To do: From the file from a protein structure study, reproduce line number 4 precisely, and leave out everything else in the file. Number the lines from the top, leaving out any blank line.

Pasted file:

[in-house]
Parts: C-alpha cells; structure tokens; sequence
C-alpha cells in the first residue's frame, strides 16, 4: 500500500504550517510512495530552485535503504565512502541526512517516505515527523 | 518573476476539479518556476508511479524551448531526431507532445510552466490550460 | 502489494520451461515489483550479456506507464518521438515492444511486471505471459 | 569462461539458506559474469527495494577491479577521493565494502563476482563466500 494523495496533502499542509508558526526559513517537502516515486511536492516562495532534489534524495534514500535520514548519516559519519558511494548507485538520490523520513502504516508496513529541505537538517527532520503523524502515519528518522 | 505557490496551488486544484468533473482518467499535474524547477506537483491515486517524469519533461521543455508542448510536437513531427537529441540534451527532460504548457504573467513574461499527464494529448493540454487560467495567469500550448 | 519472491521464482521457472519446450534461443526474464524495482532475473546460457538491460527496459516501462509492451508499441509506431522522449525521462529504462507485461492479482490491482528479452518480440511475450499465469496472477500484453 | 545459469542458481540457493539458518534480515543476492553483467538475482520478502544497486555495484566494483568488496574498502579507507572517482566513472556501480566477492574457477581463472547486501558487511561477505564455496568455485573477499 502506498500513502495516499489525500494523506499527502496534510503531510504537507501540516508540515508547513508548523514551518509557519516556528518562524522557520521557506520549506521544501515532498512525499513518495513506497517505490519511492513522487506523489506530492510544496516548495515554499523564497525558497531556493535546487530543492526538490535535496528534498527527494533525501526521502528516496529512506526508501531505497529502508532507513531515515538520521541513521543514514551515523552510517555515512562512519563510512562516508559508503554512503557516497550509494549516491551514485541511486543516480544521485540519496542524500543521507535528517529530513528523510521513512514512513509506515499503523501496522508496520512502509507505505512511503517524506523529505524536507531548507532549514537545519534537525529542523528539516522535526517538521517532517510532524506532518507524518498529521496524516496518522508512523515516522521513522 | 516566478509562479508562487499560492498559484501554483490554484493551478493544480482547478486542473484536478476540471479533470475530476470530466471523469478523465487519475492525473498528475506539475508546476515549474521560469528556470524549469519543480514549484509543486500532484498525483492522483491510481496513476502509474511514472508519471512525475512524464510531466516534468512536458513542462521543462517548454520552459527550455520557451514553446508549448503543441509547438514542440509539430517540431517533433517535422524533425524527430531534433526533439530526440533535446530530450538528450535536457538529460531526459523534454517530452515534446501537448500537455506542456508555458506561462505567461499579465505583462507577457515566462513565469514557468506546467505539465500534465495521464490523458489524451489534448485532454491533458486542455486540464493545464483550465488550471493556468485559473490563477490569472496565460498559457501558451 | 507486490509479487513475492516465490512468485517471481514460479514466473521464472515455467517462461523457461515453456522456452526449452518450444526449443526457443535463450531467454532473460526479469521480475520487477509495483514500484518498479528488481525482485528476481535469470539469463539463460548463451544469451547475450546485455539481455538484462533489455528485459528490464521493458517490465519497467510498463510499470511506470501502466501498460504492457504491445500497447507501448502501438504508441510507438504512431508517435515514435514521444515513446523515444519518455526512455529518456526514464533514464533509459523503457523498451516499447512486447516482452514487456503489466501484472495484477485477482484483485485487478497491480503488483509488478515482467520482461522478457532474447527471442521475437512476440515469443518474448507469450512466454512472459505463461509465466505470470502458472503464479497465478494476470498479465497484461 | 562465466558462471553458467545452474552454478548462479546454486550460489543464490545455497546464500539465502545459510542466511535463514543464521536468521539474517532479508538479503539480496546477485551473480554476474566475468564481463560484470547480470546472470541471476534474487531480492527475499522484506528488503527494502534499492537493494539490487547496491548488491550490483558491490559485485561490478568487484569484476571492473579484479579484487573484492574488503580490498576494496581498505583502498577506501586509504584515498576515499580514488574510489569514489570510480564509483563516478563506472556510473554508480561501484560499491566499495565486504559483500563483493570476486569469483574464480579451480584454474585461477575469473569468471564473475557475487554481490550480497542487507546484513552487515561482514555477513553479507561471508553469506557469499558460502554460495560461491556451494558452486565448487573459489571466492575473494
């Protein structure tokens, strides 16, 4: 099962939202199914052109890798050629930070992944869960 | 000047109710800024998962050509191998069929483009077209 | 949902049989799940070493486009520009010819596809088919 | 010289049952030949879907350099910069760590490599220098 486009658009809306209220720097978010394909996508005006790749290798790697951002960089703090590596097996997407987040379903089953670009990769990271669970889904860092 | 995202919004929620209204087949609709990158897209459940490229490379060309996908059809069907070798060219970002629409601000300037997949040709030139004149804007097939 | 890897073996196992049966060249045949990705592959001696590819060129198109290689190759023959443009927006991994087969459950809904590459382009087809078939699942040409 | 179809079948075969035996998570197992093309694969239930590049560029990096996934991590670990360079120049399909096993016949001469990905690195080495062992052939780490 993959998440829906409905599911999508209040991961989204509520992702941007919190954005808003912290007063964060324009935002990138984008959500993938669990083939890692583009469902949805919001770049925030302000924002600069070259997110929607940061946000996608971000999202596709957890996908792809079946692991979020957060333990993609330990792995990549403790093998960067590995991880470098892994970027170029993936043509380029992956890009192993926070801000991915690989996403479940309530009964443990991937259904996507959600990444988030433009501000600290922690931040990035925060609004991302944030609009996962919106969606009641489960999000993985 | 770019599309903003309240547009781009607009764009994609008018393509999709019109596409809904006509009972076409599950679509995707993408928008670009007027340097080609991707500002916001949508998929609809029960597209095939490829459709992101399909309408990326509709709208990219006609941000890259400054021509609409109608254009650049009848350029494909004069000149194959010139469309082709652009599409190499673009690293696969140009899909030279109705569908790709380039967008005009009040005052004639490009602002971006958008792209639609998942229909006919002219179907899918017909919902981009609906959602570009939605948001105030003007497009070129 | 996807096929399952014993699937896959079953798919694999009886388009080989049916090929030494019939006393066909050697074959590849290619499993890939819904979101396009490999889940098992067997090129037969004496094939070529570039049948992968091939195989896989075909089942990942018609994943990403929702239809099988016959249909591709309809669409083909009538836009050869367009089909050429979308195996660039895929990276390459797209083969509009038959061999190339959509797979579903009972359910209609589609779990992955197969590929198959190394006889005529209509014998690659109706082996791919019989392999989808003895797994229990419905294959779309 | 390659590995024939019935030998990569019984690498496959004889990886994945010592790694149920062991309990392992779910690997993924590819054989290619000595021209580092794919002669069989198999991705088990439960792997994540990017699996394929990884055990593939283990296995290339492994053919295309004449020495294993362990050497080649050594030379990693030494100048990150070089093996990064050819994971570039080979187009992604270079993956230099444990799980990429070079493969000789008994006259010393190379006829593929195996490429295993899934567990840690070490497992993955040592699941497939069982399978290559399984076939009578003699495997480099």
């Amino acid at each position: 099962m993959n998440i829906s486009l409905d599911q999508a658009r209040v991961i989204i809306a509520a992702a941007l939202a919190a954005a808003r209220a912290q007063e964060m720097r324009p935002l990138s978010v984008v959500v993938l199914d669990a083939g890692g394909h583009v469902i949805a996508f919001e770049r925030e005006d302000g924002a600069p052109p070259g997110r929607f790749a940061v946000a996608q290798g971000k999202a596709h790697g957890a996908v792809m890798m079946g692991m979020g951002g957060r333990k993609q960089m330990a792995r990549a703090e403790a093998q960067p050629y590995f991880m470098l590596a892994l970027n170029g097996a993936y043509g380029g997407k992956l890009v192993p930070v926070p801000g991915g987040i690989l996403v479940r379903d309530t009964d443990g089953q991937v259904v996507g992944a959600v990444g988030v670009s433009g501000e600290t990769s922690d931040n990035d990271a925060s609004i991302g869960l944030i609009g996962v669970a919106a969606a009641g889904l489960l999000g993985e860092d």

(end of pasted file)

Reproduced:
């Protein structure tokens, strides 16, 4: 099962939202199914052109890798050629930070992944869960 | 000047109710800024998962050509191998069929483009077209 | 949902049989799940070493486009520009010819596809088919 | 010289049952030949879907350099910069760590490599220098 486009658009809306209220720097978010394909996508005006790749290798790697951002960089703090590596097996997407987040379903089953670009990769990271669970889904860092 | 995202919004929620209204087949609709990158897209459940490229490379060309996908059809069907070798060219970002629409601000300037997949040709030139004149804007097939 | 890897073996196992049966060249045949990705592959001696590819060129198109290689190759023959443009927006991994087969459950809904590459382009087809078939699942040409 | 179809079948075969035996998570197992093309694969239930590049560029990096996934991590670990360079120049399909096993016949001469990905690195080495062992052939780490 993959998440829906409905599911999508209040991961989204509520992702941007919190954005808003912290007063964060324009935002990138984008959500993938669990083939890692583009469902949805919001770049925030302000924002600069070259997110929607940061946000996608971000999202596709957890996908792809079946692991979020957060333990993609330990792995990549403790093998960067590995991880470098892994970027170029993936043509380029992956890009192993926070801000991915690989996403479940309530009964443990991937259904996507959600990444988030433009501000600290922690931040990035925060609004991302944030609009996962919106969606009641489960999000993985 | 770019599309903003309240547009781009607009764009994609008018393509999709019109596409809904006509009972076409599950679509995707993408928008670009007027340097080609991707500002916001949508998929609809029960597209095939490829459709992101399909309408990326509709709208990219006609941000890259400054021509609409109608254009650049009848350029494909004069000149194959010139469309082709652009599409190499673009690293696969140009899909030279109705569908790709380039967008005009009040005052004639490009602002971006958008792209639609998942229909006919002219179907899918017909919902981009609906959602570009939605948001105030003007497009070129 | 996807096929399952014993699937896959079953798919694999009886388009080989049916090929030494019939006393066909050697074959590849290619499993890939819904979101396009490999889940098992067997090129037969004496094939070529570039049948992968091939195989896989075909089942990942018609994943990403929702239809099988016959249909591709309809669409083909009538836009050869367009089909050429979308195996660039895929990276390459797209083969509009038959061999190339959509797979579903009972359910209609589609779990992955197969590929198959190394006889005529209509014998690659109706082996791919019989392999989808003895797994229990419905294959779309 | 390659590995024939019935030998990569019984690498496959004889990886994945010592790694149920062991309990392992779910690997993924590819054989290619000595021209580092794919002669069989198999991705088990439960792997994540990017699996394929990884055990593939283990296995290339492994053919295309004449020495294993362990050497080649050594030379990693030494100048990150070089093996990064050819994971570039080979187009992604270079993956230099444990799980990429070079493969000789008994006259010393190379006829593929195996490429295993899934567990840690070490497992993955040592699941497939069982399978290559399984076939009578003699495997480099």